Andrew Young speaks to Bridgewater College
Story By Erin Gutzwiller
Dr. Martin Luther King Jr. reached the conclusion that the only way we could change America was without violence. Andrew Young was among those who joined King, who was assassinated 40 years ago this week, in the fight to extend basic civil rights to African Americans.
Young was welcomed with open arms at Bridgewater College this week as part of the school’s annual Founders Day celebration. Bridgewater celebrates Founders Day in the month of April to honor the college’s founder, D.J. Flory, who founded Bridgewater in 1880.
Young is a remarkable man who has accomplished many honors in his lifetime. Young like King is a civil rights activist that worked in the South during the Civil Rights Movement encouraging blacks to vote. He served three terms in the United States Congress, two terms as the mayor of Atlanta, and was named ambassador to the United Nations by Jimmy Carter. He was co-chairman of the Centennial Olympic Games in 1996 and worked side by side with King in the civil-rights era.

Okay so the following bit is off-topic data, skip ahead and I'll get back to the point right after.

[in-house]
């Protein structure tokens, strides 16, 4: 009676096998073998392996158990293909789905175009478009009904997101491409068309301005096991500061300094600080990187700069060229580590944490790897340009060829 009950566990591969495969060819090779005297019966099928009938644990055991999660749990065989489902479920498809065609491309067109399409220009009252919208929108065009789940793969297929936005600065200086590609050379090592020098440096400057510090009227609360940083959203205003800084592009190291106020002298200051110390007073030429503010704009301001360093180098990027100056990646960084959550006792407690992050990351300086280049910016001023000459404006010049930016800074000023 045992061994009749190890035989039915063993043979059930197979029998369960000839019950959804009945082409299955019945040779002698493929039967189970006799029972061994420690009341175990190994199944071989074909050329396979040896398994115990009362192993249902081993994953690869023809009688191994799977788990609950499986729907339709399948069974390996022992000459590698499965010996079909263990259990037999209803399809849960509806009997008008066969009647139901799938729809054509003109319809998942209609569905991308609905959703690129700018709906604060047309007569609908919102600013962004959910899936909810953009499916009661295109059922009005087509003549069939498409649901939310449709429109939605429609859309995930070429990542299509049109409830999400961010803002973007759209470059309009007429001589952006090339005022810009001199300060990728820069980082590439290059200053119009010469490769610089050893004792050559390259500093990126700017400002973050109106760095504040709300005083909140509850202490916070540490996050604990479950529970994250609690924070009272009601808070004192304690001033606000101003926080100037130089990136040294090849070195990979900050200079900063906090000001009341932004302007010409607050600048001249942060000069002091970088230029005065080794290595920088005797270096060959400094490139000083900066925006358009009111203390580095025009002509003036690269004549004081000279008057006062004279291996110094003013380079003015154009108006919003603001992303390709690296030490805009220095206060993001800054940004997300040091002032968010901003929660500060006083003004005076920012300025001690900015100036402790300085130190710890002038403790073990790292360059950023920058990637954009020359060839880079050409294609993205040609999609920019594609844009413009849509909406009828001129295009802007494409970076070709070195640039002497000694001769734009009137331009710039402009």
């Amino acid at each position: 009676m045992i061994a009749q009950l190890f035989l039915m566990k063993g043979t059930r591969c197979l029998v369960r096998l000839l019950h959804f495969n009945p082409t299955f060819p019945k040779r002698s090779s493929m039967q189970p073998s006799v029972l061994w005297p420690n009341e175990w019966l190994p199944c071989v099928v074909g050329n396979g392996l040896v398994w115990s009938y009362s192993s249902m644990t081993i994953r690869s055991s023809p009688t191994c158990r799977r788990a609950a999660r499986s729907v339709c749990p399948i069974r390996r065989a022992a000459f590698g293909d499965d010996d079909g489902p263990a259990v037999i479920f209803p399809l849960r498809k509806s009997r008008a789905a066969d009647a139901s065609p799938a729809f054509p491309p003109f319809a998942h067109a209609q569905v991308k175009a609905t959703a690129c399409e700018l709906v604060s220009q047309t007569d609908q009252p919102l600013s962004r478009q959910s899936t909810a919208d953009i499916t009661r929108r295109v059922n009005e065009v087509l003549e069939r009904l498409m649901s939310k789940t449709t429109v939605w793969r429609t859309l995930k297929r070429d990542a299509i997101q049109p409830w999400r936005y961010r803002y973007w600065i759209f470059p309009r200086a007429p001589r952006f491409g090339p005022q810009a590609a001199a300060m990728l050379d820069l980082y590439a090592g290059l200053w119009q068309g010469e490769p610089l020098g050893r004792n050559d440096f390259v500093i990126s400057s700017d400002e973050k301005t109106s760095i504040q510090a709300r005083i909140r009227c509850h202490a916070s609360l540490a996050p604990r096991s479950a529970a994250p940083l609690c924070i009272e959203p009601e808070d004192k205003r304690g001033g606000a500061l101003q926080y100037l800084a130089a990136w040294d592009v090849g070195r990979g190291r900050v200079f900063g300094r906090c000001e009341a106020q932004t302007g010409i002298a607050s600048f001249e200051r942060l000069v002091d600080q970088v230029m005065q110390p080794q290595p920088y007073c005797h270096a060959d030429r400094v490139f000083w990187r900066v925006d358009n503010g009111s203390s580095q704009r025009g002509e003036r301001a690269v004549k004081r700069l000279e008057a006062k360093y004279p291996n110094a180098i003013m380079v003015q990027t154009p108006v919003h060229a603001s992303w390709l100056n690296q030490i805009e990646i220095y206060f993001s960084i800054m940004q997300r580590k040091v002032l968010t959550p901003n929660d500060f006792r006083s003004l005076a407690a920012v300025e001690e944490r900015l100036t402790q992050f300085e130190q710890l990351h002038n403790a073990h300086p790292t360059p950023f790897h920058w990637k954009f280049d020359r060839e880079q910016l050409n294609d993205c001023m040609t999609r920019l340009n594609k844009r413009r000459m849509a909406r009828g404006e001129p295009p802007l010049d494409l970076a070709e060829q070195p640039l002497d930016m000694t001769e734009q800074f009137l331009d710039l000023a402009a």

Young became interested in the concept of nonviolent resistance from reading the works of Gandhi. He fought to use this concept as a method for social change, bringing blacks the power to vote. Young worked hard in pursuing the right for African Americans to vote because he says that “for democracy to work people have to have the freedom to participate.” His hard work and dedication to the civil rights eventually paid off, and now he can give advice to voters for this election season. His advice is to “look at the person and what they stand for and what the implications of their election would be.”
Young has shown his passion for the people of various communities through his actions and his involvement in numerous organizations. He tries to communicate to young people that working in Congress “gave him a sense that you are the best leaders you know, if you want to start changing the world help yourself.”